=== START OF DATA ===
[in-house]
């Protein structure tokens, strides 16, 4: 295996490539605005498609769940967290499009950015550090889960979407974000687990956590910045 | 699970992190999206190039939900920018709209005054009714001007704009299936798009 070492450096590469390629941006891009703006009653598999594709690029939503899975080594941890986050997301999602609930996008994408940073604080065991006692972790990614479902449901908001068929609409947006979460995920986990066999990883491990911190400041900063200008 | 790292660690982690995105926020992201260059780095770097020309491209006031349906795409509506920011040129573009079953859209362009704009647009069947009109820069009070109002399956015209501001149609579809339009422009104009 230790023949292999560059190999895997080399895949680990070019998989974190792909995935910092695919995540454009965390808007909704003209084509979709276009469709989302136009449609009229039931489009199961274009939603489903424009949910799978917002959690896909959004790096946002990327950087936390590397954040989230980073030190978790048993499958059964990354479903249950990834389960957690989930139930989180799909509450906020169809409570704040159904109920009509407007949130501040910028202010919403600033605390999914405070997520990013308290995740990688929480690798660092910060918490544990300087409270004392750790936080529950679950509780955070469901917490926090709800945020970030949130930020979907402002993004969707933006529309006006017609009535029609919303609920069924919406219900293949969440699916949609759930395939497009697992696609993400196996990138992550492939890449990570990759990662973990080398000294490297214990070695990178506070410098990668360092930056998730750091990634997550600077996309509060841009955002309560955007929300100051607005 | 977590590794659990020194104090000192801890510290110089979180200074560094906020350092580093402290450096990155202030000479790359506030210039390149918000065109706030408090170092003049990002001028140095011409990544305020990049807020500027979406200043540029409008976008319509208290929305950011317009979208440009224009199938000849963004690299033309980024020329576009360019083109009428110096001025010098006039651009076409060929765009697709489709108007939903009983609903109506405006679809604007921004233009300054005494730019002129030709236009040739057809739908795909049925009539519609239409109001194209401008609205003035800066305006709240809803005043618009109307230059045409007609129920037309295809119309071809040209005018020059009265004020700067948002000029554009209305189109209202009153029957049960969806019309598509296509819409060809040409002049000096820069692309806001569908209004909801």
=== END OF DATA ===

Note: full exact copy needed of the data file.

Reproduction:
[in-house]
């Protein structure tokens, strides 16, 4: 295996490539605005498609769940967290499009950015550090889960979407974000687990956590910045 | 699970992190999206190039939900920018709209005054009714001007704009299936798009 070492450096590469390629941006891009703006009653598999594709690029939503899975080594941890986050997301999602609930996008994408940073604080065991006692972790990614479902449901908001068929609409947006979460995920986990066999990883491990911190400041900063200008 | 790292660690982690995105926020992201260059780095770097020309491209006031349906795409509506920011040129573009079953859209362009704009647009069947009109820069009070109002399956015209501001149609579809339009422009104009 230790023949292999560059190999895997080399895949680990070019998989974190792909995935910092695919995540454009965390808007909704003209084509979709276009469709989302136009449609009229039931489009199961274009939603489903424009949910799978917002959690896909959004790096946002990327950087936390590397954040989230980073030190978790048993499958059964990354479903249950990834389960957690989930139930989180799909509450906020169809409570704040159904109920009509407007949130501040910028202010919403600033605390999914405070997520990013308290995740990688929480690798660092910060918490544990300087409270004392750790936080529950679950509780955070469901917490926090709800945020970030949130930020979907402002993004969707933006529309006006017609009535029609919303609920069924919406219900293949969440699916949609759930395939497009697992696609993400196996990138992550492939890449990570990759990662973990080398000294490297214990070695990178506070410098990668360092930056998730750091990634997550600077996309509060841009955002309560955007929300100051607005 | 977590590794659990020194104090000192801890510290110089979180200074560094906020350092580093402290450096990155202030000479790359506030210039390149918000065109706030408090170092003049990002001028140095011409990544305020990049807020500027979406200043540029409008976008319509208290929305950011317009979208440009224009199938000849963004690299033309980024020329576009360019083109009428110096001025010098006039651009076409060929765009697709489709108007939903009983609903109506405006679809604007921004233009300054005494730019002129030709236009040739057809739908795909049925009539519609239409109001194209401008609205003035800066305006709240809803005043618009109307230059045409007609129920037309295809119309071809040209005018020059009265004020700067948002000029554009209305189109209202009153029957049960969806019309598509296509819409060809040409002049000096820069692309806001569908209004909801």